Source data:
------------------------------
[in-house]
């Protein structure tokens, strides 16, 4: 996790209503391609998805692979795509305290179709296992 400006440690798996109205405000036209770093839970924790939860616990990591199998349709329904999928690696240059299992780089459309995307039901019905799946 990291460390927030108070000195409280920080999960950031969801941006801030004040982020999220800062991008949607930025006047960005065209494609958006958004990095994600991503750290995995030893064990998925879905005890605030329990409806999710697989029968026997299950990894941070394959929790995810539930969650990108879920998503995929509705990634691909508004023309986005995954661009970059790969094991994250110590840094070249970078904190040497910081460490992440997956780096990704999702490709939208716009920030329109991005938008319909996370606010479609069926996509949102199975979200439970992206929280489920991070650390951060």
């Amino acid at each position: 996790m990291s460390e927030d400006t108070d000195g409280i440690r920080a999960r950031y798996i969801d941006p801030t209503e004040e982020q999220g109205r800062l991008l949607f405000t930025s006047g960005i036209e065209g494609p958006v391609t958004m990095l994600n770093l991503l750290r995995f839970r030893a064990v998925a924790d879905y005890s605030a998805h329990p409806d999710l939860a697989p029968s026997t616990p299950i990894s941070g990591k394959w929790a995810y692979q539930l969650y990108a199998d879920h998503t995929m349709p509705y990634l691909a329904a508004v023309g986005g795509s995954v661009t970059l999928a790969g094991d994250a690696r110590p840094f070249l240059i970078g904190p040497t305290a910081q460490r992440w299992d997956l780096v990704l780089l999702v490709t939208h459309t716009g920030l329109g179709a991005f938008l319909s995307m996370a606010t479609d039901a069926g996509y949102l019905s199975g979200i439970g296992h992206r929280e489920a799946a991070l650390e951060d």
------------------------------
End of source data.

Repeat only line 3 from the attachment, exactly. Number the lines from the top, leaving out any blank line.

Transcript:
């Amino acid at each position: 996790m990291s460390e927030d400006t108070d000195g409280i440690r920080a999960r950031y798996i969801d941006p801030t209503e004040e982020q999220g109205r800062l991008l949607f405000t930025s006047g960005i036209e065209g494609p958006v391609t958004m990095l994600n770093l991503l750290r995995f839970r030893a064990v998925a924790d879905y005890s605030a998805h329990p409806d999710l939860a697989p029968s026997t616990p299950i990894s941070g990591k394959w929790a995810y692979q539930l969650y990108a199998d879920h998503t995929m349709p509705y990634l691909a329904a508004v023309g986005g795509s995954v661009t970059l999928a790969g094991d994250a690696r110590p840094f070249l240059i970078g904190p040497t305290a910081q460490r992440w299992d997956l780096v990704l780089l999702v490709t939208h459309t716009g920030l329109g179709a991005f938008l319909s995307m996370a606010t479609d039901a069926g996509y949102l019905s199975g979200i439970g296992h992206r929280e489920a799946a991070l650390e951060d």